Quick and dirty script to set up a terminal server with xfce

Who needs proprietary OSes and CALs to use a terminal server? Not this guy!

Here’s the guidelines I use when standing up a new terminal server with Xfce, because Gnome operates too slowly and is bloated. This is my file named el7ts201.txt.

# How to install terminal server

sudo su -
sed -i -r -e '/10\.200/s/^[^#]/#/;' -e '/^\&/s/^/#/;' /etc/rsyslog.conf
systemctl restart rsyslog

# install epel
# reference: https://www.tecmint.com/how-to-enable-epel-repository-for-rhel-centos-6-5/
wget http://dl.fedoraproject.org/pub/epel/epel-release-latest-7.noarch.rpm
yum -y install epel-release-latest-7.noarch.rpm

# install xrdp
yum -y groupinstall xfce ; yum -y install xrdp tigervnc-server patch xfce4-whiskermenu-plugin ; yum -y remove gnome-session

# install fonts
yum -y install gnu-free-*-fonts open-sans-fonts libXfont xorg-x11-font*

touch "${tf}" ; chmod 0644 "${tf}" ; restorecon "${tf}" ; chown root.root "${tf}"
cat <<'EOF' 1> "${tf}"
<?xml version="1.0" encoding="utf-8"?>
  <description>Terminal services</description>
  <port protocol="tcp" port="3389"/>
firewall-cmd --reload
firewall-cmd --add-service=xrdp --permanent
firewall-cmd --reload

# add XFCE to the /etc/X11/xinit/Xclients file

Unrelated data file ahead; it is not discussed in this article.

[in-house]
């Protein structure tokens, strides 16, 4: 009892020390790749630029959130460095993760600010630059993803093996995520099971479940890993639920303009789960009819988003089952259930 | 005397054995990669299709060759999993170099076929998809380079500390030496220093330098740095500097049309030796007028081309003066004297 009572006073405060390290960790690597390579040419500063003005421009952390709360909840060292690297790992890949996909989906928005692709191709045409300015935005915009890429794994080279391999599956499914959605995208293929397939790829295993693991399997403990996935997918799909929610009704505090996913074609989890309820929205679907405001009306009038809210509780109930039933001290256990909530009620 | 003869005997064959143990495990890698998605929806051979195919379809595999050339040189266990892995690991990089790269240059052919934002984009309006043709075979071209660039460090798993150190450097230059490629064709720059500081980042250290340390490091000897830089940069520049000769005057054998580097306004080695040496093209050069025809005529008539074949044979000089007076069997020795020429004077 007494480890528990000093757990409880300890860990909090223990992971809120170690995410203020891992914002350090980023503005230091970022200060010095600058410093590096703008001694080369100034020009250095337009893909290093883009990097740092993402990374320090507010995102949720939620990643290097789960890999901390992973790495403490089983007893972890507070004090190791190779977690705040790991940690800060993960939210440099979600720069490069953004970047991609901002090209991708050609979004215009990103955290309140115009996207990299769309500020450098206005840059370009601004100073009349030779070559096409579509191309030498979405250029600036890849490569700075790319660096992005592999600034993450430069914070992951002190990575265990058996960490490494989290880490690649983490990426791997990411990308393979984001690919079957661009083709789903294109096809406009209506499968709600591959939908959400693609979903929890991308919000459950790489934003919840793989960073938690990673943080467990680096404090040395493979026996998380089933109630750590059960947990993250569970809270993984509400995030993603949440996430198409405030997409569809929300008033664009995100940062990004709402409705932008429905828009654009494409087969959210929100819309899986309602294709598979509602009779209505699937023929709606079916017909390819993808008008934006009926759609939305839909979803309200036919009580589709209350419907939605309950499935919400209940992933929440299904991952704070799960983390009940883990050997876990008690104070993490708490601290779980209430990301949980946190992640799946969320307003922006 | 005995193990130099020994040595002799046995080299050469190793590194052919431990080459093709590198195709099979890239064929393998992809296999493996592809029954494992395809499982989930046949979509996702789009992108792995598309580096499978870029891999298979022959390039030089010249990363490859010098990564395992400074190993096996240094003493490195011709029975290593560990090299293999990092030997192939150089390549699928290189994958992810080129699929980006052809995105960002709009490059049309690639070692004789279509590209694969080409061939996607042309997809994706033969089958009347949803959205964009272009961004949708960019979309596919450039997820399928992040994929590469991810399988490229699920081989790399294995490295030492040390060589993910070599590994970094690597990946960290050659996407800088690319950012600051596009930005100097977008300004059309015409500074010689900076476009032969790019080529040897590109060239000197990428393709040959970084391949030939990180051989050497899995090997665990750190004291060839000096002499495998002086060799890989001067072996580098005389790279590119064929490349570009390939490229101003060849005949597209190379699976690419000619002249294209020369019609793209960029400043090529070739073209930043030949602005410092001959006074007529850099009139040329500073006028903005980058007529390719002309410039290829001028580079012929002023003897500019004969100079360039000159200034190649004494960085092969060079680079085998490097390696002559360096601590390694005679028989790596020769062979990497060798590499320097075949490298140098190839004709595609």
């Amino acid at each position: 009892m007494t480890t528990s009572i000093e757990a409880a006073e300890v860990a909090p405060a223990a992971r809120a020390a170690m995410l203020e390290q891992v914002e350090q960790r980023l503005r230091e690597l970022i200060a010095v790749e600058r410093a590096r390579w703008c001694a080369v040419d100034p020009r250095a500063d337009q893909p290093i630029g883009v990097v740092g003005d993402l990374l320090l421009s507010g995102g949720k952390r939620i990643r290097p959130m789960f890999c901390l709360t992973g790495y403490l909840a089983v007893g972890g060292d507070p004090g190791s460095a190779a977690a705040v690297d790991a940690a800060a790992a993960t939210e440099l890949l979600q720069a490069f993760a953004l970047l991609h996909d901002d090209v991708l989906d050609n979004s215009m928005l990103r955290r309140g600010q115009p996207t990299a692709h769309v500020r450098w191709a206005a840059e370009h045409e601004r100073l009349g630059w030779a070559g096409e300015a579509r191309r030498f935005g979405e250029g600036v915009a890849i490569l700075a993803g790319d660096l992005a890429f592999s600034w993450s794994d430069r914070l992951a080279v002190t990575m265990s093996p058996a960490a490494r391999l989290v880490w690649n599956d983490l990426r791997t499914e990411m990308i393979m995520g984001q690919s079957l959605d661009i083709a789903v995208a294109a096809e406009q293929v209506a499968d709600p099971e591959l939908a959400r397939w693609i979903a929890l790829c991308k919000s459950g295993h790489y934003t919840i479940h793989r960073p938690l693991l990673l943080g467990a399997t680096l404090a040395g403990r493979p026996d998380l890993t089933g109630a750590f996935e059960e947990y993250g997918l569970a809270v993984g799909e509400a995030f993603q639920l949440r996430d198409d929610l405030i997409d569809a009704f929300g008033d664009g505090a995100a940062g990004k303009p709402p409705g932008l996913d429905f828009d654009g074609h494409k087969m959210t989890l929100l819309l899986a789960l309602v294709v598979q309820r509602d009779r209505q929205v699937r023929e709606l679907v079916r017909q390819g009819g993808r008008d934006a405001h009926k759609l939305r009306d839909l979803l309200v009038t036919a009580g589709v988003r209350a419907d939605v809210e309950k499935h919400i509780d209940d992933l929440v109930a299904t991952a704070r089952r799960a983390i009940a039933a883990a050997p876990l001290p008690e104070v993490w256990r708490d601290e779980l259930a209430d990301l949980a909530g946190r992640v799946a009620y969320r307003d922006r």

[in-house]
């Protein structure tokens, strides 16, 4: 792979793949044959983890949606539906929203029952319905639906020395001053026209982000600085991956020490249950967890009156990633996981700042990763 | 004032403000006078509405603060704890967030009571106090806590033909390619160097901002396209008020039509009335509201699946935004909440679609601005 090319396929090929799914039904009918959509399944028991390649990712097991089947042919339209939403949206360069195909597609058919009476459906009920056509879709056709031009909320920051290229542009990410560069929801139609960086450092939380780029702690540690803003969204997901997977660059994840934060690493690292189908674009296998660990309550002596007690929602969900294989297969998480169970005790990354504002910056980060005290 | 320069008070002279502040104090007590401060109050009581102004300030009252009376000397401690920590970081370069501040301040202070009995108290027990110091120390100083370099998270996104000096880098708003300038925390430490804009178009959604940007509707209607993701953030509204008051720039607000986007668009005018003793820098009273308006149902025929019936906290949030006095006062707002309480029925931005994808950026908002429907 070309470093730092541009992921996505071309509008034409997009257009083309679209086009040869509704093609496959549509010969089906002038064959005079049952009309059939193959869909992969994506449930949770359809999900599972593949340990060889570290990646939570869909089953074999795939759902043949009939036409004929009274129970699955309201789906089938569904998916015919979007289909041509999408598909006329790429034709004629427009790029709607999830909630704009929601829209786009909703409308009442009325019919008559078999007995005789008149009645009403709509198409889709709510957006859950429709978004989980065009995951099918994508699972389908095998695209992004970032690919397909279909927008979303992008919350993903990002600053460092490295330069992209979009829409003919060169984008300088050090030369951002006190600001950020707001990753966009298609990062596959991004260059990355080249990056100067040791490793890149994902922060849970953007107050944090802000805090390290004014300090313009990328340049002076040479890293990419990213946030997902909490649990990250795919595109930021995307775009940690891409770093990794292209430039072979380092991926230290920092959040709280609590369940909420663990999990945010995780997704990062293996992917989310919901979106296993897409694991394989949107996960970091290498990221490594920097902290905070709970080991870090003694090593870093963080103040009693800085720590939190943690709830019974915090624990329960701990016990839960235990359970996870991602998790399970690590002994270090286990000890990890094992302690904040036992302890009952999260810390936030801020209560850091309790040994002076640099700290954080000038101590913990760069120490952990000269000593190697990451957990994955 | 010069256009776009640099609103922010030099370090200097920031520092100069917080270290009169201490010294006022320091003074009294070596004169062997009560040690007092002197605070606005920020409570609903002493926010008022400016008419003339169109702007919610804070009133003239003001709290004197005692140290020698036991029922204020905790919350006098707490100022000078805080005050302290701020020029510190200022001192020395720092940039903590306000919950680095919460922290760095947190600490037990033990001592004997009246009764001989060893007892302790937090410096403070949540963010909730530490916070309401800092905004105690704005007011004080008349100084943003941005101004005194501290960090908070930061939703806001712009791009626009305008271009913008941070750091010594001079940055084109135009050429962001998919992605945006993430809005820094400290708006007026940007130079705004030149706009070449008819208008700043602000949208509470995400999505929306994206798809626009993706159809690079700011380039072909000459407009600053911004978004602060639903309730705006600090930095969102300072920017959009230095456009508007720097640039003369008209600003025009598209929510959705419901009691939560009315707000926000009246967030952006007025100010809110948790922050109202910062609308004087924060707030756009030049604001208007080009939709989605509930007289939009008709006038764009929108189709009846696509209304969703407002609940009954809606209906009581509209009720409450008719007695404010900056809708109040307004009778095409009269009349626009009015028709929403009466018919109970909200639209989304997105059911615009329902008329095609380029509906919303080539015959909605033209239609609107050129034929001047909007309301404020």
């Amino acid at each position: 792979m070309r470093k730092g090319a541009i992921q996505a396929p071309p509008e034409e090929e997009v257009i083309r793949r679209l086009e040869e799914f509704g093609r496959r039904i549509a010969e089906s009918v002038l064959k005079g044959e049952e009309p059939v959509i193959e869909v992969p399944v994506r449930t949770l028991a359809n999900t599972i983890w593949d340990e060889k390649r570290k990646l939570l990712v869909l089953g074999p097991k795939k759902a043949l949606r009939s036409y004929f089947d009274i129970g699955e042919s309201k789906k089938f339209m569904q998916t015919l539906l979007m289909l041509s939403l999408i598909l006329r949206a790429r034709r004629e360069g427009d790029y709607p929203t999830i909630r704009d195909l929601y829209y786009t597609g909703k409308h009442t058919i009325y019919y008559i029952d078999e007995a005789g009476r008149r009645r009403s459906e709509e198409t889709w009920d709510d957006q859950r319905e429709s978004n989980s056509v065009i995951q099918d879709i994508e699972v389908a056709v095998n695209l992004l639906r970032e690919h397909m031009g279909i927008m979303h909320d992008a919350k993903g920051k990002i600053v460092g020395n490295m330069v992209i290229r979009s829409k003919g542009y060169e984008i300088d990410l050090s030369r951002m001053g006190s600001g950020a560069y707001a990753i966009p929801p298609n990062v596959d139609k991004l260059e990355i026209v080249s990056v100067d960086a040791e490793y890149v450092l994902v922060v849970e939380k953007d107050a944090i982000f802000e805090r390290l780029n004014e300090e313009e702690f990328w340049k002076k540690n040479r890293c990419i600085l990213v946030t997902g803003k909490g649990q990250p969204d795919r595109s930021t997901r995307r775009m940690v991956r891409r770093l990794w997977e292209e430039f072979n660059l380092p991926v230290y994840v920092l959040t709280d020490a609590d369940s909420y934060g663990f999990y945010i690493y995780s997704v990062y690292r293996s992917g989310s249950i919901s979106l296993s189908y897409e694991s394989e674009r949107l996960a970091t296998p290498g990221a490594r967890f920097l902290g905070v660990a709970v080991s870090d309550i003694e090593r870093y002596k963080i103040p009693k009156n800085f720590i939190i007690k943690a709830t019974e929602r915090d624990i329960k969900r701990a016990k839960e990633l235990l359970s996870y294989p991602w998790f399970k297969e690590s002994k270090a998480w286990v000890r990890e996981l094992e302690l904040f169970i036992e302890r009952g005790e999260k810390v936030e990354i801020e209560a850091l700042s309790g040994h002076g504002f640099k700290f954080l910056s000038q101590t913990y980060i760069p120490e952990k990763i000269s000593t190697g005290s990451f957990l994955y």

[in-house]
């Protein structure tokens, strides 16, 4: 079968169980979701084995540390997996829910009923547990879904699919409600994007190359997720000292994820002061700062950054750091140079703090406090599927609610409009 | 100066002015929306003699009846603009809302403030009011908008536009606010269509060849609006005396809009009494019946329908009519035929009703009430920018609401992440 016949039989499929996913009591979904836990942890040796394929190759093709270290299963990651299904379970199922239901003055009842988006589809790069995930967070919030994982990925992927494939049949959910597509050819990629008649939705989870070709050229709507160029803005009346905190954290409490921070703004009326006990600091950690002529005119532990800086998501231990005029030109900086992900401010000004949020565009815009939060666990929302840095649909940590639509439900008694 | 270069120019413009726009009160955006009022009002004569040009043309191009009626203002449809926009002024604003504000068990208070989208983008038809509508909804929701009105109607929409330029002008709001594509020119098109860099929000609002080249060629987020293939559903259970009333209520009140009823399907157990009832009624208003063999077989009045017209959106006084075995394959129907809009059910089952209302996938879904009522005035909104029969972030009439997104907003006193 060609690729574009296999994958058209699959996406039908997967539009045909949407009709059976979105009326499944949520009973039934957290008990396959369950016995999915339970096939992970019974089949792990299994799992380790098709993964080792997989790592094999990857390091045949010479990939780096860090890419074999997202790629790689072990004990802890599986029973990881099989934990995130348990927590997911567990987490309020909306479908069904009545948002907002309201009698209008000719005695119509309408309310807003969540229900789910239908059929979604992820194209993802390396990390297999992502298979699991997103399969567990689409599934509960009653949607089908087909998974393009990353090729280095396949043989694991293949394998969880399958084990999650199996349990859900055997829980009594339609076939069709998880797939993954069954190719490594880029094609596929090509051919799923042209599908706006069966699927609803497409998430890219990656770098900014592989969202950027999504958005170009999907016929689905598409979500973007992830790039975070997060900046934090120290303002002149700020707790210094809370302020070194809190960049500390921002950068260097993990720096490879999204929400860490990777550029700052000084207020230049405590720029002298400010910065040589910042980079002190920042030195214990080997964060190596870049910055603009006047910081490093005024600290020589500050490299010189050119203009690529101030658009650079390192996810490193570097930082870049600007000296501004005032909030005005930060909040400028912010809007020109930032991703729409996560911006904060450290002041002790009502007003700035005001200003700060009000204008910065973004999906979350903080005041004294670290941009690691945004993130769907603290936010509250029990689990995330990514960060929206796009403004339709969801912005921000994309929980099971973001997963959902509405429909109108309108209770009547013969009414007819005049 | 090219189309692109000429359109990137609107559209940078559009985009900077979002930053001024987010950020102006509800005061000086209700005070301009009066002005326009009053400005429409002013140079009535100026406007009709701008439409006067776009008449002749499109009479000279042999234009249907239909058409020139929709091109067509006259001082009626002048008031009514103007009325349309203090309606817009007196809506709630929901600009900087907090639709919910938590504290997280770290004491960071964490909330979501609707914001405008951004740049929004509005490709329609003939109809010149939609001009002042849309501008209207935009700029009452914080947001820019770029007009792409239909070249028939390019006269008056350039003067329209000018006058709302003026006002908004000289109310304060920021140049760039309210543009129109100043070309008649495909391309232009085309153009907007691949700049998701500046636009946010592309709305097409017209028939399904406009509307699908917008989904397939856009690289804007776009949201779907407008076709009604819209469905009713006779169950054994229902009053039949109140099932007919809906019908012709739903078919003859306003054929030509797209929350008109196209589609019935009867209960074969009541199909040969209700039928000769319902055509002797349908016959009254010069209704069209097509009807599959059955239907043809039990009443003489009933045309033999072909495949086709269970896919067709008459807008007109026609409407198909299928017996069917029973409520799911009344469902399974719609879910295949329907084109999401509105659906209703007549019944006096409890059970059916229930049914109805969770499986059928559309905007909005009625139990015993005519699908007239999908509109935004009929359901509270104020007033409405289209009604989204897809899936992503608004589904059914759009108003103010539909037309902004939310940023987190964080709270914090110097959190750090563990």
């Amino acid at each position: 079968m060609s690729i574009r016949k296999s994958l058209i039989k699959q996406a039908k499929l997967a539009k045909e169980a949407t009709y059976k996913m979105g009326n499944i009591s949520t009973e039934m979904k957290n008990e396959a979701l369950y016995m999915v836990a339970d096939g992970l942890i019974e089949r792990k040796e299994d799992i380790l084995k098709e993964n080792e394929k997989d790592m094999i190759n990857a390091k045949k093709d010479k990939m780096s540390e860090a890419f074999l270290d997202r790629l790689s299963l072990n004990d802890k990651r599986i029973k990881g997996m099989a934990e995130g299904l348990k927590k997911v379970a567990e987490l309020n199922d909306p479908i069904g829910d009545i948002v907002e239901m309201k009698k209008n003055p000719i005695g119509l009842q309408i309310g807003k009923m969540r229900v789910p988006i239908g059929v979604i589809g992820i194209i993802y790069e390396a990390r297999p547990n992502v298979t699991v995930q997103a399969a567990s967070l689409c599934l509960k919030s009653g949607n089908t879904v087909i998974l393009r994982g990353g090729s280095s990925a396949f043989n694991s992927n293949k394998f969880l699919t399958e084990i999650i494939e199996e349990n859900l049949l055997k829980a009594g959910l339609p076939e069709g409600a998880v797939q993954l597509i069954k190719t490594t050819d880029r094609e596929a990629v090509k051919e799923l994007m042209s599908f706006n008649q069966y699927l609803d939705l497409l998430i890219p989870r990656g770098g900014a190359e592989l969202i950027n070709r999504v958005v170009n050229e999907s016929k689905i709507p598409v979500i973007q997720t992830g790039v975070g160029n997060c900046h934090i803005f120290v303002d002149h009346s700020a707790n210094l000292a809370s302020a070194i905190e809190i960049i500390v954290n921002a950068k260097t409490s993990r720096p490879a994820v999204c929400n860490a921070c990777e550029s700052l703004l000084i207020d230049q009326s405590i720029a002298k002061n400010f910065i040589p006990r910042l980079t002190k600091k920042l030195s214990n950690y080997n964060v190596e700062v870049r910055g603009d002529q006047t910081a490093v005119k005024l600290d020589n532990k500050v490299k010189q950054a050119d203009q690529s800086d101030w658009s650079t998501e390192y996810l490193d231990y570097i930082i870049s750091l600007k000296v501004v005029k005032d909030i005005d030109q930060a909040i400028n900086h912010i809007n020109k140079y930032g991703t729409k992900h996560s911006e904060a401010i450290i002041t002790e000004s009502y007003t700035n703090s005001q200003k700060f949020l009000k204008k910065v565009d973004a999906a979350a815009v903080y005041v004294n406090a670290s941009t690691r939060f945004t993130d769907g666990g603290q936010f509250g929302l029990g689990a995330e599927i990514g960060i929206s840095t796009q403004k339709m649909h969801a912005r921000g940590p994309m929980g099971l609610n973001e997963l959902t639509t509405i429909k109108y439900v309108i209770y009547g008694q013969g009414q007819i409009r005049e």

cp -p "${tf}" "${tf}.$( date "+%s" )"
cat <<'EOFXCLIENTS' 1> "${tf}"

STARTXFCE="$(type -p startxfce4)"

# check to see if the user has a preferred desktop

# We should also support /etc/X11/xinit/Xclients.d scripts
if [ "$#" -eq 1 ] && [ -x "$XCLIENTS_D/Xclients.$1.sh" ]; then
    exec -l $SHELL -c "$SSH_AGENT $XCLIENTS_D/Xclients.$1.sh"

# Failsafe.

# these files are left sitting around by TheNextLevel.
rm -f $HOME/Xrootenv.0

systemctl enable xrdp xrdp-sesman
systemctl start xrdp xrdp-sesman

echo done

# Next steps
# apply valid ssl certificate

Control ansible verbosity and silence with tags

I wonder if I have stumbled upon a use case that other haven’t yet.

I just learned about how to use callback plugins in ansible, which are generally responsible for output.

I found one named “selective” which means that it will show the output for only the tasks with a tag titled “print_action.” My goals included having mundane tasks be silent, not whitelisting the important tasks. Plus, it shows every task anyway if you do a -v for verbose.

Also, using callbacks took me some effort. To even allow different callback plugins, you have to add the names you want available to the [defaults] callback_whitelist variable in ansible.cfg, which is comma-space-delimited. And place the plugin in of the directories specified by callback_plugins, normally /usr/share/ansible_plugins/callback_plugins.

Next, to actually use it for a play, define ANSIBLE_STDOUT_CALLBACK with the name of the plugin to use.


$ cat ansible.cfg
callback_whitelist = short
$ ANSIBLE_STDOUT_CALLBACK=short ansible-playbook myplaybook.yml